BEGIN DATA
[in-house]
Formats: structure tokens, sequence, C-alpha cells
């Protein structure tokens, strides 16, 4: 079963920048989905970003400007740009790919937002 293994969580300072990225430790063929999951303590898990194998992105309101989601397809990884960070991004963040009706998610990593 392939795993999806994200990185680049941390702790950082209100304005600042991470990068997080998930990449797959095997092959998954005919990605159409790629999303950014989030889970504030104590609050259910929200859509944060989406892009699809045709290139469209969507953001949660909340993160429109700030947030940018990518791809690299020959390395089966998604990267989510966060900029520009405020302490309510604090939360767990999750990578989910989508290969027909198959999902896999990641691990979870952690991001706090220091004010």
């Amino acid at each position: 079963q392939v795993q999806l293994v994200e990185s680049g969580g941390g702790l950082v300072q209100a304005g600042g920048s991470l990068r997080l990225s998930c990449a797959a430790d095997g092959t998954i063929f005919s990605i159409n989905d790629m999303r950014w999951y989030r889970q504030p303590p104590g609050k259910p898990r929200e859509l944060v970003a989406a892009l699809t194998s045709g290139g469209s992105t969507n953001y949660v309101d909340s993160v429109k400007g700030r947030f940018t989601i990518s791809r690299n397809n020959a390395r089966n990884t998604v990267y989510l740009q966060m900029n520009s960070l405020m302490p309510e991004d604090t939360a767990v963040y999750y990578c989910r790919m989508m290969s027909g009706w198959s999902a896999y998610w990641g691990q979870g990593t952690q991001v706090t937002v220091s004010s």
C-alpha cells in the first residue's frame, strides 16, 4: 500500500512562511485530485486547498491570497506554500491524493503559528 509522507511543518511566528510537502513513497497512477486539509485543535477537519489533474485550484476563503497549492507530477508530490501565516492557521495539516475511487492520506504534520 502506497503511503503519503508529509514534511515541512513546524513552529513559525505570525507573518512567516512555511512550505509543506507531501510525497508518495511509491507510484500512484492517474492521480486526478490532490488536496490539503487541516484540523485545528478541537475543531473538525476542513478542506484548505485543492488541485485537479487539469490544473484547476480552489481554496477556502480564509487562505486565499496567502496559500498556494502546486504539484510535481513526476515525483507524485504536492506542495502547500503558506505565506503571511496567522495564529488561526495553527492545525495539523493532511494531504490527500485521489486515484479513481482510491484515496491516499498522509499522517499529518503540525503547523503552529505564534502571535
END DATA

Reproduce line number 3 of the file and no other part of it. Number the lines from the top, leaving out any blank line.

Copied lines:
């Protein structure tokens, strides 16, 4: 079963920048989905970003400007740009790919937002 293994969580300072990225430790063929999951303590898990194998992105309101989601397809990884960070991004963040009706998610990593 392939795993999806994200990185680049941390702790950082209100304005600042991470990068997080998930990449797959095997092959998954005919990605159409790629999303950014989030889970504030104590609050259910929200859509944060989406892009699809045709290139469209969507953001949660909340993160429109700030947030940018990518791809690299020959390395089966998604990267989510966060900029520009405020302490309510604090939360767990999750990578989910989508290969027909198959999902896999990641691990979870952690991001706090220091004010």